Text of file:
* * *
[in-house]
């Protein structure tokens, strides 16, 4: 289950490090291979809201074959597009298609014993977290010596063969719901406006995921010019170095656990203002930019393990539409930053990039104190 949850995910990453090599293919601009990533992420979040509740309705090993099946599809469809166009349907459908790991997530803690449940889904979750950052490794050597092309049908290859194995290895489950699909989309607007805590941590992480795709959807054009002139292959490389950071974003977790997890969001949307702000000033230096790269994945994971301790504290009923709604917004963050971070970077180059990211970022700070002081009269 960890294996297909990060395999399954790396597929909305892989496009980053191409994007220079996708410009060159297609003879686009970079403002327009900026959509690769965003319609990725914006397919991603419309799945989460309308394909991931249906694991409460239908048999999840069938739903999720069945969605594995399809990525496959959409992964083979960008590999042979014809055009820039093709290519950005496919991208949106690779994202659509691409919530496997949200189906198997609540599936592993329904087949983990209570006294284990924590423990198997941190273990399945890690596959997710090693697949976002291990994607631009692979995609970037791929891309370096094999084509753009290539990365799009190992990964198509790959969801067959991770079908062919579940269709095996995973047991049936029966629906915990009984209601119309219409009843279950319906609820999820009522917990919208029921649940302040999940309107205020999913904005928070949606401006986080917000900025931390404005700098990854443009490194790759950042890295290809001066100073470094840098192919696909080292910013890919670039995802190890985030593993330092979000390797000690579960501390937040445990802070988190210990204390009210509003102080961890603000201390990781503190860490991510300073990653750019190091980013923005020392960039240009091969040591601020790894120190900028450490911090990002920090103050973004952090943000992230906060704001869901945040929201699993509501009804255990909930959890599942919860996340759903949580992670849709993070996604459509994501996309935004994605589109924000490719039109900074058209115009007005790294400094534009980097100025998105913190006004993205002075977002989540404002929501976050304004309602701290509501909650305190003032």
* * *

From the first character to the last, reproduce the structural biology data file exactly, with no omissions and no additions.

[in-house]
């Protein structure tokens, strides 16, 4: 289950490090291979809201074959597009298609014993977290010596063969719901406006995921010019170095656990203002930019393990539409930053990039104190 949850995910990453090599293919601009990533992420979040509740309705090993099946599809469809166009349907459908790991997530803690449940889904979750950052490794050597092309049908290859194995290895489950699909989309607007805590941590992480795709959807054009002139292959490389950071974003977790997890969001949307702000000033230096790269994945994971301790504290009923709604917004963050971070970077180059990211970022700070002081009269 960890294996297909990060395999399954790396597929909305892989496009980053191409994007220079996708410009060159297609003879686009970079403002327009900026959509690769965003319609990725914006397919991603419309799945989460309308394909991931249906694991409460239908048999999840069938739903999720069945969605594995399809990525496959959409992964083979960008590999042979014809055009820039093709290519950005496919991208949106690779994202659509691409919530496997949200189906198997609540599936592993329904087949983990209570006294284990924590423990198997941190273990399945890690596959997710090693697949976002291990994607631009692979995609970037791929891309370096094999084509753009290539990365799009190992990964198509790959969801067959991770079908062919579940269709095996995973047991049936029966629906915990009984209601119309219409009843279950319906609820999820009522917990919208029921649940302040999940309107205020999913904005928070949606401006986080917000900025931390404005700098990854443009490194790759950042890295290809001066100073470094840098192919696909080292910013890919670039995802190890985030593993330092979000390797000690579960501390937040445990802070988190210990204390009210509003102080961890603000201390990781503190860490991510300073990653750019190091980013923005020392960039240009091969040591601020790894120190900028450490911090990002920090103050973004952090943000992230906060704001869901945040929201699993509501009804255990909930959890599942919860996340759903949580992670849709993070996604459509994501996309935004994605589109924000490719039109900074058209115009007005790294400094534009980097100025998105913190006004993205002075977002989540404002929501976050304004309602701290509501909650305190003032």